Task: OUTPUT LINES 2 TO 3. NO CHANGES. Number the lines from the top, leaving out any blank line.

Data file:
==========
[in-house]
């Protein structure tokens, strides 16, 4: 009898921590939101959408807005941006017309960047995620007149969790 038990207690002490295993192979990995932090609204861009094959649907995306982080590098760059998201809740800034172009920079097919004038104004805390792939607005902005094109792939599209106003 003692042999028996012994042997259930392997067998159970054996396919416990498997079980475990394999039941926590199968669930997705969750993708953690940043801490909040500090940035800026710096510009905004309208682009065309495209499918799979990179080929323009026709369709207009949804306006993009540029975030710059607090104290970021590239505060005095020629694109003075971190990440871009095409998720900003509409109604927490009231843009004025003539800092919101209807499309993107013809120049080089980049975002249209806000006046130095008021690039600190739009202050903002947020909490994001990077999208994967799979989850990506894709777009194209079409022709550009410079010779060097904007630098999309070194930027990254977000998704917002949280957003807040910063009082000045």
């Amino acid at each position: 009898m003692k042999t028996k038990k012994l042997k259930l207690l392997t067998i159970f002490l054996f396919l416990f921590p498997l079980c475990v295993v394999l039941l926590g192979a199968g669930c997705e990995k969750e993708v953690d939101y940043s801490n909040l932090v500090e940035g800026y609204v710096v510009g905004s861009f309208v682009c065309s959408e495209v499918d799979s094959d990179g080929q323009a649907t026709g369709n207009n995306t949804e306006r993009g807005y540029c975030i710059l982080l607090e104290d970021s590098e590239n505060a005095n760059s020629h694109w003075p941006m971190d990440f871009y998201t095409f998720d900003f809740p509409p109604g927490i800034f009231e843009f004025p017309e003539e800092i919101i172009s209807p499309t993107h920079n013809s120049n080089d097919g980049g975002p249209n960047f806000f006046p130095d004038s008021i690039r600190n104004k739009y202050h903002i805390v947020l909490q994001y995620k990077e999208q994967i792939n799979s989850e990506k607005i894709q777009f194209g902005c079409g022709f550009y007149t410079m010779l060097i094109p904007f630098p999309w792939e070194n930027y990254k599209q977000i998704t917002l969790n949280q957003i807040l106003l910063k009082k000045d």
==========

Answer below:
């Protein structure tokens, strides 16, 4: 009898921590939101959408807005941006017309960047995620007149969790 038990207690002490295993192979990995932090609204861009094959649907995306982080590098760059998201809740800034172009920079097919004038104004805390792939607005902005094109792939599209106003 003692042999028996012994042997259930392997067998159970054996396919416990498997079980475990394999039941926590199968669930997705969750993708953690940043801490909040500090940035800026710096510009905004309208682009065309495209499918799979990179080929323009026709369709207009949804306006993009540029975030710059607090104290970021590239505060005095020629694109003075971190990440871009095409998720900003509409109604927490009231843009004025003539800092919101209807499309993107013809120049080089980049975002249209806000006046130095008021690039600190739009202050903002947020909490994001990077999208994967799979989850990506894709777009194209079409022709550009410079010779060097904007630098999309070194930027990254977000998704917002949280957003807040910063009082000045």
């Amino acid at each position: 009898m003692k042999t028996k038990k012994l042997k259930l207690l392997t067998i159970f002490l054996f396919l416990f921590p498997l079980c475990v295993v394999l039941l926590g192979a199968g669930c997705e990995k969750e993708v953690d939101y940043s801490n909040l932090v500090e940035g800026y609204v710096v510009g905004s861009f309208v682009c065309s959408e495209v499918d799979s094959d990179g080929q323009a649907t026709g369709n207009n995306t949804e306006r993009g807005y540029c975030i710059l982080l607090e104290d970021s590098e590239n505060a005095n760059s020629h694109w003075p941006m971190d990440f871009y998201t095409f998720d900003f809740p509409p109604g927490i800034f009231e843009f004025p017309e003539e800092i919101i172009s209807p499309t993107h920079n013809s120049n080089d097919g980049g975002p249209n960047f806000f006046p130095d004038s008021i690039r600190n104004k739009y202050h903002i805390v947020l909490q994001y995620k990077e999208q994967i792939n799979s989850e990506k607005i894709q777009f194209g902005c079409g022709f550009y007149t410079m010779l060097i094109p904007f630098p999309w792939e070194n930027y990254k599209q977000i998704t917002l969790n949280q957003i807040l106003l910063k009082k000045d």